Should I be worried about a medical misdiagnosis?

On Behalf of | Aug 11, 2023 | Firm News

In Montana, when people go to a physician or to a hospital in need of medical care, they do so under the expectation that they will get an accurate diagnosis and be treated according to their symptoms.

Still, medical professionals can make mistakes. In some instances, it is a severe error that can lead to worsened condition, disability and death.

There have been great advancements in technology and methods that are supposed to improve care and outcomes.

However, recent research suggests that medical errors are still a major problem and harm many people each year. It is important to be aware of the statistics and have assistance in recognizing whether a medical misstep was a factor in the injury or fatality.

New research yields worrisome information about misdiagnoses

A Johns Hopkins study found that around 795,000 people in the United States are either disabled or lose their lives each year because of medical misdiagnoses.

Breaking it down, around 424,000 are disabled and 371,000 die. According to the lead researcher of the study, this is a crisis that is not getting the proper resources to adequately address.

The primary reason for misdiagnoses is when they misinterpret the symptoms of the person’s complaint. While some symptoms are relatively obvious as to what the condition is and the patient is treated appropriately, medical conditions with subtle indicators are harder to pinpoint.

An example is if a person is having a stroke. There are clear signs that this is the medical issue such as paralysis on one side of the body and an inability to speak. If it is a less obvious symptom like dizziness, then it is more complicated to discern and there is a higher chance of a mistake.

Eleven percent of diseases are misdiagnosed. The frequency of misdiagnosis depends on the disease itself.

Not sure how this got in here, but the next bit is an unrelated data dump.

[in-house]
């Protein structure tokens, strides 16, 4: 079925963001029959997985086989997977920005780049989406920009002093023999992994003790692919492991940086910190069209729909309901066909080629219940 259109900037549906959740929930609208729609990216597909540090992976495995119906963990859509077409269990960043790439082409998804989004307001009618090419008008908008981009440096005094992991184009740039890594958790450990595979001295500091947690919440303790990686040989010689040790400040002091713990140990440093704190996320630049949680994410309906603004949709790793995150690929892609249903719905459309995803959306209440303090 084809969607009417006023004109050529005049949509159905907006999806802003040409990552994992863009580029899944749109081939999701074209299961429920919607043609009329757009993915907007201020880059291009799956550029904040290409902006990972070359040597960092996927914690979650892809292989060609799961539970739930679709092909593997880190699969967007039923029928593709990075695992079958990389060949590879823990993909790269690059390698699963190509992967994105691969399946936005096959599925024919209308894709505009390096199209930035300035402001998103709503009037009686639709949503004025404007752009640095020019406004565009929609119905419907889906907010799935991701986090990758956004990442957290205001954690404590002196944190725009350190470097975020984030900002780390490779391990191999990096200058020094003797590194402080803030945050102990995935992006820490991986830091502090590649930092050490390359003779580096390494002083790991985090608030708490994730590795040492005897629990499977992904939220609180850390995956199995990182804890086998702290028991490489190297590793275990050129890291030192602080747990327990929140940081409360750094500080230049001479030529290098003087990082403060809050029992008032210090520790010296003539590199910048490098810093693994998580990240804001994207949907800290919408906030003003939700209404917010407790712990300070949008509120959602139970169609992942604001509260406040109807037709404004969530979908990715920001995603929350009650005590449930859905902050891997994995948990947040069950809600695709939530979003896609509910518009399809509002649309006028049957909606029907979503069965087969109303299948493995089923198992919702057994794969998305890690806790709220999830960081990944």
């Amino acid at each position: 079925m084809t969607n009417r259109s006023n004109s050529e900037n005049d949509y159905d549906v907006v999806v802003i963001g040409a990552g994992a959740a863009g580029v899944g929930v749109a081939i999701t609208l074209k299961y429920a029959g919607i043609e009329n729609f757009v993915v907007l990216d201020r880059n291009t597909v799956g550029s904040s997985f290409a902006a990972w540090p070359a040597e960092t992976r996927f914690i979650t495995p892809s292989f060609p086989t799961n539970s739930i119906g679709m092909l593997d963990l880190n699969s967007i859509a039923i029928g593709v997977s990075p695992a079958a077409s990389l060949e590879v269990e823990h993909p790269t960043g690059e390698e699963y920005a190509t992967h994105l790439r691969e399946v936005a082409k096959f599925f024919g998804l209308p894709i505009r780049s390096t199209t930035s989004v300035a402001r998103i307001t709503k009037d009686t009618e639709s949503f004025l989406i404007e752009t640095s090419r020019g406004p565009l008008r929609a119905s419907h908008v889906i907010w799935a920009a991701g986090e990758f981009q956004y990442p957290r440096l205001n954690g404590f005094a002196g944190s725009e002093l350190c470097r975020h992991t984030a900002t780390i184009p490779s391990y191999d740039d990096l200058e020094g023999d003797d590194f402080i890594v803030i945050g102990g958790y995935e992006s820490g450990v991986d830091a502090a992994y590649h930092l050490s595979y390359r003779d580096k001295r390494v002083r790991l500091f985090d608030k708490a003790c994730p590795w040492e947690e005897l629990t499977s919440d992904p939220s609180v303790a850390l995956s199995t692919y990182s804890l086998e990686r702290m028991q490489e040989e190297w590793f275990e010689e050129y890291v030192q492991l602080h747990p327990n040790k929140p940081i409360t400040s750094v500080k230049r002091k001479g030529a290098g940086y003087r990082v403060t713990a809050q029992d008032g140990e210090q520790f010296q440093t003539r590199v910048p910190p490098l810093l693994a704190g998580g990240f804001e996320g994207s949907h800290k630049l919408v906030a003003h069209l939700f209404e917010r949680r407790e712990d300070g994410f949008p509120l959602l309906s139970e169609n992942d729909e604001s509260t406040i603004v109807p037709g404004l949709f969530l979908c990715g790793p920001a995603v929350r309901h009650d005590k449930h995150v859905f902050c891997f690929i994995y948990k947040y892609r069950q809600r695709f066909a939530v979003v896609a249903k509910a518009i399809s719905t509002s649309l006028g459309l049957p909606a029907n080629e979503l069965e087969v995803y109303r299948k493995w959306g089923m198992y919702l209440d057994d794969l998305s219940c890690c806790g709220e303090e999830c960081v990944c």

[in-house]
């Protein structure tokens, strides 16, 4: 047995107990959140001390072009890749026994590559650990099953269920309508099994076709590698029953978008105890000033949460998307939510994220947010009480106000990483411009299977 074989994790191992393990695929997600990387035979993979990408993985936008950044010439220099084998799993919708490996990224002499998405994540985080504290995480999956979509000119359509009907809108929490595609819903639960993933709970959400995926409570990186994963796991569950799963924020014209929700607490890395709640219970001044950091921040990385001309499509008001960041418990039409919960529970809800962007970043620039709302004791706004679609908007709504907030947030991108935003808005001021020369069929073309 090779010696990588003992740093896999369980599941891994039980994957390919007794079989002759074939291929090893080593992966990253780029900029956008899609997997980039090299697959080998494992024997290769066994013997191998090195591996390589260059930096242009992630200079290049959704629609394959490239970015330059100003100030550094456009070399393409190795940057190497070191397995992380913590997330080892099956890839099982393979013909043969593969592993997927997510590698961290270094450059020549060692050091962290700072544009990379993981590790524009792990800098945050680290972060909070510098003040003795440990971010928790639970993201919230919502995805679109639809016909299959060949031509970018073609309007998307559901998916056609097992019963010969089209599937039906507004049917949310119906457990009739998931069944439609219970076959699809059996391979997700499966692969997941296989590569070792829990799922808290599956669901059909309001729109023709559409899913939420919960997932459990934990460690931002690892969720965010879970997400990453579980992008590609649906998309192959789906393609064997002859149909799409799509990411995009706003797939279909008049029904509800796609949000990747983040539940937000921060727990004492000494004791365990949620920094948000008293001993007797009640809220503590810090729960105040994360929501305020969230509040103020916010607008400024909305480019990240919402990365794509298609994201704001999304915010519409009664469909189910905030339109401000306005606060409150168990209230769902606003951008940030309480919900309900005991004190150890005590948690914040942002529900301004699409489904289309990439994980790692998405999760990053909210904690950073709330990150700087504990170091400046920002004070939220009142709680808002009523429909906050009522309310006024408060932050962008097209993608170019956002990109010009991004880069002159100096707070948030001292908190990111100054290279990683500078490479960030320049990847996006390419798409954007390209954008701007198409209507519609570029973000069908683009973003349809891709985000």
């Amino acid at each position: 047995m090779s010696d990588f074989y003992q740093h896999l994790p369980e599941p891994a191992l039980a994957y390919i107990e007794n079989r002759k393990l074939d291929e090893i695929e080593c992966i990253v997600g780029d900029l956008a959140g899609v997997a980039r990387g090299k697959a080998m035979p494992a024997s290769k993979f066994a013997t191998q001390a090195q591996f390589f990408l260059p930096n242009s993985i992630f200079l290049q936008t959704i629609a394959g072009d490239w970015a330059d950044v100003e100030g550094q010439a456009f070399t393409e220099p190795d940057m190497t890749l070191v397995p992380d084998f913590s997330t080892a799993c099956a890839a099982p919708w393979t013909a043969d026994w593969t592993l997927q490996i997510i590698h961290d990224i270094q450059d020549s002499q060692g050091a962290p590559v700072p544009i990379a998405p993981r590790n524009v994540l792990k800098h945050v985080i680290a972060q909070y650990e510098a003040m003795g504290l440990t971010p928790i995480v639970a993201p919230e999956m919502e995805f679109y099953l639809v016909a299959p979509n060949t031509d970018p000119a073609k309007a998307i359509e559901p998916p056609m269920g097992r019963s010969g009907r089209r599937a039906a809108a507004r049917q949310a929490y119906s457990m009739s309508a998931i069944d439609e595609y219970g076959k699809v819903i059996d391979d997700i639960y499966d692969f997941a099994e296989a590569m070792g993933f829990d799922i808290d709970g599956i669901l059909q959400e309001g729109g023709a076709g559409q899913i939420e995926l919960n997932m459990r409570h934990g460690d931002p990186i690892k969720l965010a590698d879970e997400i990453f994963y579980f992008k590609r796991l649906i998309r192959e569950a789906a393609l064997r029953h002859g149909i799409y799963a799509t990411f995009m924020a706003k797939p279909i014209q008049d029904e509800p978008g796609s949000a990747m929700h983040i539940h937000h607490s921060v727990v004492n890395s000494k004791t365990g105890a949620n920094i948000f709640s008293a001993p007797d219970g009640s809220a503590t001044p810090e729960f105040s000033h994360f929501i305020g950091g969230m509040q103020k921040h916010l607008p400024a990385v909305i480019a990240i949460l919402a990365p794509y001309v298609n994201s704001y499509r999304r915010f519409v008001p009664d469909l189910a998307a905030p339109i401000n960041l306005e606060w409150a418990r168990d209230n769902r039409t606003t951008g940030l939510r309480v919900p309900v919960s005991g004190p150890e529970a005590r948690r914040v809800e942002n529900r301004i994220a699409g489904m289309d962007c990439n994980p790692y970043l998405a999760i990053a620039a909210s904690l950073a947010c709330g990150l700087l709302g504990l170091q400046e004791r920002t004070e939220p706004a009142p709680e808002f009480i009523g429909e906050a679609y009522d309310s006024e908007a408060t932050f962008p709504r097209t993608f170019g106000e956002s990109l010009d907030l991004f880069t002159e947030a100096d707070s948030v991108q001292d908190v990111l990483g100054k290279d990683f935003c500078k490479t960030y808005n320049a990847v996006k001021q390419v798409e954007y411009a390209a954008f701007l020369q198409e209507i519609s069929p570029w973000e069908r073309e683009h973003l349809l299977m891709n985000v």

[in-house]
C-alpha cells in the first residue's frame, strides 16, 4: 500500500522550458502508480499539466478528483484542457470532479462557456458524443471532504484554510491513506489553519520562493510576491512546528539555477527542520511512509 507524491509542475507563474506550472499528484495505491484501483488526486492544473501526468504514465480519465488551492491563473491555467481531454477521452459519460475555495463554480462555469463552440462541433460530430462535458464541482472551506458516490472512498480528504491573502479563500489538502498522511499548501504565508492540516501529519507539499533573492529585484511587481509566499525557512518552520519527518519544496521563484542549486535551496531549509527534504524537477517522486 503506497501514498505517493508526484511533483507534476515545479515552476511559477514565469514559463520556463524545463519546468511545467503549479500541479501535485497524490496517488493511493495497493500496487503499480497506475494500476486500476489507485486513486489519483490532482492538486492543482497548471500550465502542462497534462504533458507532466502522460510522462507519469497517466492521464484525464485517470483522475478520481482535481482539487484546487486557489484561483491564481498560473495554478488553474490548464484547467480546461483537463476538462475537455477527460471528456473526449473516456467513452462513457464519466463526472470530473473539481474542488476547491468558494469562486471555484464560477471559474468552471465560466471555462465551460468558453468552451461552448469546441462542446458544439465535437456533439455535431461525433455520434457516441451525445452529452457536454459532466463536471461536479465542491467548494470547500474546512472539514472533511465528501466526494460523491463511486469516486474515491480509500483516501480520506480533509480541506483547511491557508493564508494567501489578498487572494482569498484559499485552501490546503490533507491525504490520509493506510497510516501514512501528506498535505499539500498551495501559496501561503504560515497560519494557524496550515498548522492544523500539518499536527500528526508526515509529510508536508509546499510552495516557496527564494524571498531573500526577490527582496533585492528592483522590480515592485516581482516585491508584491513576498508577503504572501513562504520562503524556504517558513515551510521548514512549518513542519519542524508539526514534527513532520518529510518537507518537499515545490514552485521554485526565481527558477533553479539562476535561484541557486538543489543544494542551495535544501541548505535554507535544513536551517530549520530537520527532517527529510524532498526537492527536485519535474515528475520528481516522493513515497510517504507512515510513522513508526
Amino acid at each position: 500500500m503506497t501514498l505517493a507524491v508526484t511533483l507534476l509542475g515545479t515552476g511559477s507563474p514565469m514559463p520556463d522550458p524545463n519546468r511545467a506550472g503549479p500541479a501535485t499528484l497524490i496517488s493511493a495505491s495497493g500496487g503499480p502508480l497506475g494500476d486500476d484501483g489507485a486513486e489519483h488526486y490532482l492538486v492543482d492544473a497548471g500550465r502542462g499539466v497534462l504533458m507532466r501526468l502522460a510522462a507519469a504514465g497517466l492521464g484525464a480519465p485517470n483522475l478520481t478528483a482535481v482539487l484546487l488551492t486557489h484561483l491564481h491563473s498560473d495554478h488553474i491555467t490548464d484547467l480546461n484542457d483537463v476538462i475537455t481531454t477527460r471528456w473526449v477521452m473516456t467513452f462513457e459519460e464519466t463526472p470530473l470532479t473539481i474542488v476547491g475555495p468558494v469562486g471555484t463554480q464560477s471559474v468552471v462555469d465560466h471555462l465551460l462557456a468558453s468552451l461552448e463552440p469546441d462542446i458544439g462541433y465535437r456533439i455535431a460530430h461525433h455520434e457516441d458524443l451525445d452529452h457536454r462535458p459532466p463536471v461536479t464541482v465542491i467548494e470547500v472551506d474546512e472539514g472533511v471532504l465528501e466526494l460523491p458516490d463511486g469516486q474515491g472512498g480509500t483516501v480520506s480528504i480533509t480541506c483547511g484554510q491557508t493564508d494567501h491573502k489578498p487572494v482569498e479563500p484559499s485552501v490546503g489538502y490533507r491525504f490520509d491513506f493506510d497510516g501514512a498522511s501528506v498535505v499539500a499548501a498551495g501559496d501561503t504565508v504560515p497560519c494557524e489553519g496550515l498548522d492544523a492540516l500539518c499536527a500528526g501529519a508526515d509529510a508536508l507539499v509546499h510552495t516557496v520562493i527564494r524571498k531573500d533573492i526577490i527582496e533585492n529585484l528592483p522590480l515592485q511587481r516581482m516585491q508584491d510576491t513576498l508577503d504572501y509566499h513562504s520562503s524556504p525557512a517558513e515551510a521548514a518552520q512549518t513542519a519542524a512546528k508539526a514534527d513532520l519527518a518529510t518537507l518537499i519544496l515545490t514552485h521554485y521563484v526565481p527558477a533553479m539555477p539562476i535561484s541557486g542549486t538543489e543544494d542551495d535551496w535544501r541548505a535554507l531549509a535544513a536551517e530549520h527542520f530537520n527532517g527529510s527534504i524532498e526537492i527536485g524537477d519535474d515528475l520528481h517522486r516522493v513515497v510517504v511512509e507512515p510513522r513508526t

For events like heart attacks, the rate was 1.5%; strokes were at more than 17%; and spinal abscesses were wrongly diagnosed 62% of the time.

The following five medical conditions account for four in ten incidences of people becoming permanently disabled and losing their lives: strokes, lung cancer, pneumonia, sepsis and blood clots.

Know the state laws regarding medical malpractice

Clearly, this is something to think about if a person or their loved one unexpectedly gets worse after seeking medical care. In Montana, it is not simply a matter of suspicion and pursuing a legal case.

There is a statute of limitations for a medical malpractice claim under the law. The person or their family will have two years from the time the injury occurred or two years from when they discovered there was a medical mistake.

It is important to remember that the law considers “reasonable diligence” meaning that the victim’s case could hinge on when they should have known something was amiss with the diagnosis, care and result.

Since these cases are complex and it is hard to know when misdiagnosis was a factor, people will need assistance with deciding how to proceed. This is essential.

Even if there is only a minor indication that the physician and other medical professionals made an error, it is wise to seek advice immediately to determine what can be done to hold them accountable and cover for the financial, personal and emotional challenges that came about.


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